It was the kind of news that gets birders salivating: a monster storm was headed into the upper Midwest. The exact numbers are still being worked out, but Tom Skilling of Chicago’s WGN Weather Center called it “the 2nd most intense storm in the lower 48 states.” Ever.
As the storm passed over Big Fork, MN, the barometric pressure read 28.20″. There have only been two non-tropical storms with pressures that low—one in NY in 1913 and the other in RI in 1932. This was indeed an event. Here’s what the NOAA weather map looked like for Tuesday October 26:
We see a high pressure bubble over central Texas that is pushing a cold front across the eastern third of the nation. Directly above it, over Minnesota, is the monster low pressure system pushing another cold front south and east, with all the cold weather and snow predictions behind it. The space in between the two form a funnel of very warm air aimed directly at the Great Lakes, pushing sustained WSW winds of 30-40 mph. All this during one of the best times of the year for finding vagrants in the east: late fall. You couldn’t ask for a better setup. Here’s the Doppler radar:
Missouri, Iowa, Illinois and Wisconsin could have some very interesting birding indeed as this storm passed. A storm like this could produce almost anything from southern vagrants, tropical vagrants, western overshoots…you name it. It was just a matter of getting out there to find them.
Vagrants are needles in a haystack. You’ve got to have your wits about you—question every sparrow that seems “a bit odd” and take a second look at that gull that “just doesn’t seem right”. Even after an event like this, that could drop record numbers of really good birds all over the place, it takes time and effort to get out there and find them. So this post has been brewing a while to allow people a chance to find the birds.
And birds were found. To my mind, the most unexpected birds of the week are an apparent “flight” of Anna’s Hummingbirds. Anna’s is a bird of the Pacific coast, breeding in California, Oregon and Washington. It winters in most of its breeding range and some move south into northern Mexico. Assuming these birds came from the northern part of their range (and there’s no reason to assume that except that “it feels right”), that puts these little birds some 1,500–1,900 miles out-of-range. To make it even more amazing, two have been found at the same hummingbird feeder in Grand Marais, Michigan…a male and a female! Here’s a shot of the male:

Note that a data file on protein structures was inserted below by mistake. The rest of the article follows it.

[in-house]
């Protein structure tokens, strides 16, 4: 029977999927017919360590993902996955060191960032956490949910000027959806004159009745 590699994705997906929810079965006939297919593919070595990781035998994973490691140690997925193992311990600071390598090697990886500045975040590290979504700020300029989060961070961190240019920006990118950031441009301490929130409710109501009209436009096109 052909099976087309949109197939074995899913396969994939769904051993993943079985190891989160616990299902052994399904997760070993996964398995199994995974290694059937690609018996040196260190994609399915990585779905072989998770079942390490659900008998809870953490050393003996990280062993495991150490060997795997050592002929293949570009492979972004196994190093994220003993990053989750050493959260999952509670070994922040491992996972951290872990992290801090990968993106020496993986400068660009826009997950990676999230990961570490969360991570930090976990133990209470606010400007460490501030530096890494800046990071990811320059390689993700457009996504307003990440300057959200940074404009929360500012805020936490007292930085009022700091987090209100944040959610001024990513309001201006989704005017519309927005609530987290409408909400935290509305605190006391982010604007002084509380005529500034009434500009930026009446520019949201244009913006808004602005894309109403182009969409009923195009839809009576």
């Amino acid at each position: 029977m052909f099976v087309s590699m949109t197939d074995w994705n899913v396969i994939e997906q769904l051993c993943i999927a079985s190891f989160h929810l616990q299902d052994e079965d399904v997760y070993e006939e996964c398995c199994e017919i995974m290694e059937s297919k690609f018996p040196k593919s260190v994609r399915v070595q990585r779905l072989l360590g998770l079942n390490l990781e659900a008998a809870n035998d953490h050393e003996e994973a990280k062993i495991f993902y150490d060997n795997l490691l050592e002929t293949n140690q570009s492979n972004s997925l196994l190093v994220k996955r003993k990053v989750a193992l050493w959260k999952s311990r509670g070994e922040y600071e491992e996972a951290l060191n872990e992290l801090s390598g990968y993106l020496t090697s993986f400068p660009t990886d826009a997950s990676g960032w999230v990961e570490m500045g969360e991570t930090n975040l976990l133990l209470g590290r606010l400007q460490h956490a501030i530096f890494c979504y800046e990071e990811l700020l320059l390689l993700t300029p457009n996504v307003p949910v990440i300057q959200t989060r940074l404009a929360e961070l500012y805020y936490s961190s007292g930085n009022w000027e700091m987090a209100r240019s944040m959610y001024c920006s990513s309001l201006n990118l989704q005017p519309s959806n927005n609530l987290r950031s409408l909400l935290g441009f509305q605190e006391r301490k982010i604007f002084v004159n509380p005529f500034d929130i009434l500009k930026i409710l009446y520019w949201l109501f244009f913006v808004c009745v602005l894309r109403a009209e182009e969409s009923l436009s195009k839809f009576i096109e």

Here’s that same radar map, with this week’s rarities plotted on them. This is by no means all of them—if all of the Cave Swallows reported along Lake Erie were represented, that whole part of the map would be a giant yellow blob! Note in particular the one at Long Point Ontario: they had over 100 Cave swallows in one day.
The two red dots are the Anna’s Hummingbirds: two at Grand Marais , MI and one in central Iowa. The pink dot is a Rufous Hummingbird near Manistee Mi. The yellow dots represent sightings of Cave Swallows. Cave’s are a Mexican species that has been pushing it’s range northward. Currently it is pretty easy to find in Texas, but in the past few years a regular pattern of vagrancy has been established with birds showing up all over the Great Lakes and Northeast in October and November. Lastly, the blue dots represent an assortment of western vagrants including a Pacific Loons (WI, MI, IN), Prairie Falcon (MO), Ferruginous Hawk (IL), Spotted Towhee (IL, OH), Golden-crowned Sparrow (MI) and Mountain Bluebird (PA).
It’s been a great week to be out birding, and this week is bringing more good-looking weather. A buckle in the jet stream that is setting up as I write this is predicted to push the coldest air since early April south from Canada, with temps dropping 30 degrees from Wednesday to Thursday. Should be a great time to look for cranes, eagles and Goshawks on the NW winds to follow.Share on Facebook